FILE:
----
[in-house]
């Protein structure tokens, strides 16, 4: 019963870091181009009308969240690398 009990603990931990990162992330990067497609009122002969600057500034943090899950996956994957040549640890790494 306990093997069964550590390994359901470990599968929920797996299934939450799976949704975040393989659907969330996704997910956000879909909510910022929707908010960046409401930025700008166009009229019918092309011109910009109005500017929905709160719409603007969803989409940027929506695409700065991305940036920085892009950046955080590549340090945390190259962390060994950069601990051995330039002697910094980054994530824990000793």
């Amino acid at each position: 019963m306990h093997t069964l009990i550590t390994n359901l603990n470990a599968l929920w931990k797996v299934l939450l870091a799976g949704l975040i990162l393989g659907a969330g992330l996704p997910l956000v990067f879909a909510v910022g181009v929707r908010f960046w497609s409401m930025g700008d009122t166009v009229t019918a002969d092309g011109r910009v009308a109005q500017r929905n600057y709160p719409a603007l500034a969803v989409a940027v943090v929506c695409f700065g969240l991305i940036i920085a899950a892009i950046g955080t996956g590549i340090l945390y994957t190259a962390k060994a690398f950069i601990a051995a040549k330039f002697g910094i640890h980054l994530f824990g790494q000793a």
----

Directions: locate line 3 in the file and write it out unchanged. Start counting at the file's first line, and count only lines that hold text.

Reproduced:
């Amino acid at each position: 019963m306990h093997t069964l009990i550590t390994n359901l603990n470990a599968l929920w931990k797996v299934l939450l870091a799976g949704l975040i990162l393989g659907a969330g992330l996704p997910l956000v990067f879909a909510v910022g181009v929707r908010f960046w497609s409401m930025g700008d009122t166009v009229t019918a002969d092309g011109r910009v009308a109005q500017r929905n600057y709160p719409a603007l500034a969803v989409a940027v943090v929506c695409f700065g969240l991305i940036i920085a899950a892009i950046g955080t996956g590549i340090l945390y994957t190259a962390k060994a690398f950069i601990a051995a040549k330039f002697g910094i640890h980054l994530f824990g790494q000793a």